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Driving + Cell Phones = Big Road Risk

Study: Chatting on Cell Phones While Driving May Be as Bad as Driving Drunk
WebMD Health News
Reviewed by Louise Chang, MD

June 29, 2006 -- Driving under the influence of a cell phone may be a major road hazard, according to a University of Utah study.

"The impairments associated with using a cell phone while driving can be as profound as those associated with driving while drunk," write psychology professor David Strayer, PhD, and colleagues in the summer issue of the journal Human Factors.

Strayer's team tested the driving skills -- on a simulator, not real roads -- of 25 men and 15 women under four conditions:

  • No distractions
  • Talking on a hand-held cell phone about a favorite subject
  • Talking on a hands-free cell phone headset about a favorite subject
  • Driving while drunk (blood-alcohol concentration of 0.08%) without talking on a cell phone

Driving with a blood-alcohol concentration of 0.08% or higher is against the law in all U.S. states and Washington, D.C.

Chatting Behind the Wheel

The simulator resembled a Ford Crown Victoria sedan. Participants were to drive along a simulated stretch of highway without crashing into the car ahead of them, which braked at unpredictable times.

The drivers were 22-34 years old (average age: 25). They had good eyesight, valid drivers' licenses, and an average of eight years of driving experience. More than three-quarters owned a cell phone; almost all of those drivers -- 87% -- said they have used a cell phone while driving.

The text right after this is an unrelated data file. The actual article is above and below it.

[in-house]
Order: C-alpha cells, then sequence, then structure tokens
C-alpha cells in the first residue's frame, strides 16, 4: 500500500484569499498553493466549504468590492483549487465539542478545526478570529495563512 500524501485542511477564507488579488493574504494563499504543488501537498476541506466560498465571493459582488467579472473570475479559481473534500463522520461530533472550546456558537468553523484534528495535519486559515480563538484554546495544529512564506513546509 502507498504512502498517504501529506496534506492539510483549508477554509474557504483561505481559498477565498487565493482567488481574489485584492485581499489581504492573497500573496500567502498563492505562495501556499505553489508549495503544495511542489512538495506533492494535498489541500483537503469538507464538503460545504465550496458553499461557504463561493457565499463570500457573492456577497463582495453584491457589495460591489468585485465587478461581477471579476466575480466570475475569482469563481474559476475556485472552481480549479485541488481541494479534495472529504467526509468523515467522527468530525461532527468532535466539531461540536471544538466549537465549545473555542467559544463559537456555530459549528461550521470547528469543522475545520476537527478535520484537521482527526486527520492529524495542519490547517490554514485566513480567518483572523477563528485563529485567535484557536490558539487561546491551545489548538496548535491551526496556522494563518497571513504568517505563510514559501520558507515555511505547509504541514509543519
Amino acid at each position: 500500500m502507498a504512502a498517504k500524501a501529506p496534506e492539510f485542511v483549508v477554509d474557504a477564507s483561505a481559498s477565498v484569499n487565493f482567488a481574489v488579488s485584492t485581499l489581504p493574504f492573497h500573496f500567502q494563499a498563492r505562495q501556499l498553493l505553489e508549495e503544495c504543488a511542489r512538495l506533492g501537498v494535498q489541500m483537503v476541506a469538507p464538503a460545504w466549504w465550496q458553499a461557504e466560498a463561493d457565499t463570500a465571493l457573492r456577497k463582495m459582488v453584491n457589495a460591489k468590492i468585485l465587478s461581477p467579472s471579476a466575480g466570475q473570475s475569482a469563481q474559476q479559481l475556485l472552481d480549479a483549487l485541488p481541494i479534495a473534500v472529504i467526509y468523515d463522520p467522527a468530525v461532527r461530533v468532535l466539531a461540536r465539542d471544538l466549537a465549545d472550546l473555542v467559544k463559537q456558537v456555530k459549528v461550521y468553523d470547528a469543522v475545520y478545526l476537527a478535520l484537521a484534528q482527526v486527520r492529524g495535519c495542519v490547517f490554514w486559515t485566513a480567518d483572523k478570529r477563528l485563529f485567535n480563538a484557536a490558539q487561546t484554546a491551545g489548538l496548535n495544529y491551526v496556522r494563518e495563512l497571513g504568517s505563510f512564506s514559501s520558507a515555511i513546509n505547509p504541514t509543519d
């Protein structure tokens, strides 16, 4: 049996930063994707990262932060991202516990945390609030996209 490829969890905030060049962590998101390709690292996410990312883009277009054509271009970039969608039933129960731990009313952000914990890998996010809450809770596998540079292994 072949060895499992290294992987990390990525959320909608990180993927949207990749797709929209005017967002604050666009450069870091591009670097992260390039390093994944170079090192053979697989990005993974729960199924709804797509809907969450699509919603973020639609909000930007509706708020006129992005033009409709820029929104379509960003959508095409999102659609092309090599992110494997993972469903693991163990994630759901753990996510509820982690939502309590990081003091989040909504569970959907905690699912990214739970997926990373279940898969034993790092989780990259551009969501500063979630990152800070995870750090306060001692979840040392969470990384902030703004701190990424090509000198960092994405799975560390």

In the cell phone tests, participants chatted on a cell phone about a favorite topic. They spoke with a research assistant, and they didn't have to dial the phones or answer the phones while driving.

Cell Phone Crashes

While on either type of cell phone (hands-free or hand-held), drivers were more likely to rear-end the car ahead of them than when they were undistracted. They were also slower to brake and to accelerate after braking while on either type of cell phone.

No differences were seen between the use of hands-free or hand-held cell phones while driving. The conversation itself -- not the device -- may be the biggest distraction, note Strayer and colleagues.

"Clearly the safest course of action is not to use a cell phone while driving," the researchers write. They add that when they interviewed participants after the study, most hadn't realized that their driving was worse while on the cell phone.

Driving While Drunk

For the drunk-driving test, participants downed enough vodka and orange juice at the lab to send their blood-alcohol concentration to the legal limit, which was confirmed by a breathalyzer machine.

While drunk, participants drove more aggressively than when they were sober, the study shows. They tailgated the car ahead of them and had to slam on the brakes when the lead car slowed down.

None of the drunk drivers had any "crashes" in the simulated test. That might be because the tests were done in the morning; most drunk-driving accidents happen at night, when fatiguefatigue may also be a factor, the researchers note.

The researchers stress that drunk driving is a major danger and that participants' drunk-driving patterns made accidents likely.

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